Clues as to how individual identity was expressed during life are provided by the jewellery, dress accessories and other objects buried with, and on, the dead, as well as by other material (e.g. bronze weaponry). It appears that portrayal of men as archers (be it as hunters, warriors or – more likely – both) was an important concern during the Chalcolithic and Early Bronze Age, and one that can be traced directly to Continental Beaker ideals of male martiality. Increasingly elaborate archery equipment (e.g. wristguards), and also non-archery weapons (i.e. stone maceheads and battle axeheads, but also arguably copper and bronze axeheads) shows that martiality was an arena for the expression of status. That this continued to be a preoccupation throughout the Bronze Age is suggested by the metal weaponry – axeheads, stabbing and slashing weapons (daggers, then dirks, then rapiers, then swords, together with ostentatious Late Bronze Age shields), halberds and spears. With axeheads and spearheads, competitive conspicuous consumption is suggested by the existence of exaggerated or complicated examples (e.g. decorated axeheads, tinned axeheads and oversized axeheads and spearheads). It seems likely that ritualised, heroic combat between individuals took place at different points during the period and was a key way to underline prowess and status; also important, during the Late Bronze Age, was possession of a vehicle, presumably pony-driven, as suggested by finds of harness adornments. As for male costume, the Chalcolithic and Early Bronze Age V-perforated buttons of jet and cannel coal indicate the existence of jackets (usually with a set of six buttons), and also of heavier outer garments (?cloaks), together with occasional hints of possible leggings (fastened by buttons). Buttons also seem to have been used to fasten pouches containing fire-making equipment. Pins are rare during the Early Bronze Age, but ostentatious sunflower-headed pins feature during the Later Bronze Age. Gold and bronze hair ornaments are known from the Early Bronze Age, and a hoard from Culduthel included jewellery and dress accessories suggesting that their owner was aware of fashions in Bavaria.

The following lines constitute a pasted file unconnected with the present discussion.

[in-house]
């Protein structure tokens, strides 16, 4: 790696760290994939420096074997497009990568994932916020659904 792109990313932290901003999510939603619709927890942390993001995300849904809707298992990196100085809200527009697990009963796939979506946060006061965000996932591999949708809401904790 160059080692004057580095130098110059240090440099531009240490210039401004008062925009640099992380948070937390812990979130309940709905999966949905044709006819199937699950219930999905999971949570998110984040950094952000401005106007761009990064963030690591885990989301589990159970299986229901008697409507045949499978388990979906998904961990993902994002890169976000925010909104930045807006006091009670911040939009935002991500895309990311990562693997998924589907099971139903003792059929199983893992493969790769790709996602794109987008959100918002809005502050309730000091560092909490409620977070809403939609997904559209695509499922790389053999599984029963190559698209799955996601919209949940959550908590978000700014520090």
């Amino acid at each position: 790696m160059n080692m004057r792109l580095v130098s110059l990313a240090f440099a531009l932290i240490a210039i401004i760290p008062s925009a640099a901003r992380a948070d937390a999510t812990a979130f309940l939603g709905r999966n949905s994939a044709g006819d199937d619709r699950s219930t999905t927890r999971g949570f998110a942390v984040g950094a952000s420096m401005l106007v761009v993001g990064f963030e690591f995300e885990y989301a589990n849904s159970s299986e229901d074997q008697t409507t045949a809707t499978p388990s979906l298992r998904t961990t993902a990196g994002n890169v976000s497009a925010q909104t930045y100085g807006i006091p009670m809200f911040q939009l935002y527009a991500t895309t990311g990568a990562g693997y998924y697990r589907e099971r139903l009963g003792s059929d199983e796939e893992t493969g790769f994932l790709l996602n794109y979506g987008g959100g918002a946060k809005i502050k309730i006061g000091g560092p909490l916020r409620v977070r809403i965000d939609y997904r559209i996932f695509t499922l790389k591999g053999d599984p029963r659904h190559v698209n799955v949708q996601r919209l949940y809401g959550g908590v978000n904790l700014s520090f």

As for female identity, jet jewellery (again including buttons, but more rarely than with men) was a key indicator of status from the Early Bronze Age, with elaborate spacer plate necklaces made in Whitby constituting skeuomorphs of Irish gold lunulae. Sometimes these necklaces were worn with bracelets, as a parure; sometimes they were kept for generations before being buried. Fine metal bangles, some with embossed designs in the shape of fusiform beads, were also worn during the Early Bronze Age. Faience was used during the first half of the second millennium; like jet and amber, this was probably used as amuletic jewellery – supernatural power dressing – as much as for indicating wealth and status. The fashion for using faience – and the know-how to make it – may well have been acquired from southern England; as from the 20th century, inland and coastal Wessex seems to have supplanted northern Britain and Ireland as the epicentre of fashion. An exceptionally clear example of this is offered by the objects found with cremated remains in a cist at the Knowes of Trotty, Orkney, where parts of an old amber spacer plate necklace, plus amber ornaments, were found with Scottish-made foil covers for conical ornaments; the amber my well have come through Wessex, and the gold emulates the fine sheet goldwork of Wessex graves. This person may well have travelled to Wessex – a journey of around 900 km. The amber and gold ornaments may have adorned a special, ‘regal’-like garment, analogous to the Mold Cape in north Wales. Although some Middle and Late Bronze Age jewellery may have been worn by women, it is much harder to identify high-status females after around 1700 BC, since expressions of power and status during the Middle and Later Bronze Age seem to be dominated by martial and feasting equipment and by evidence for votive deposition, all of which have traditionally been assumed to be associated with males.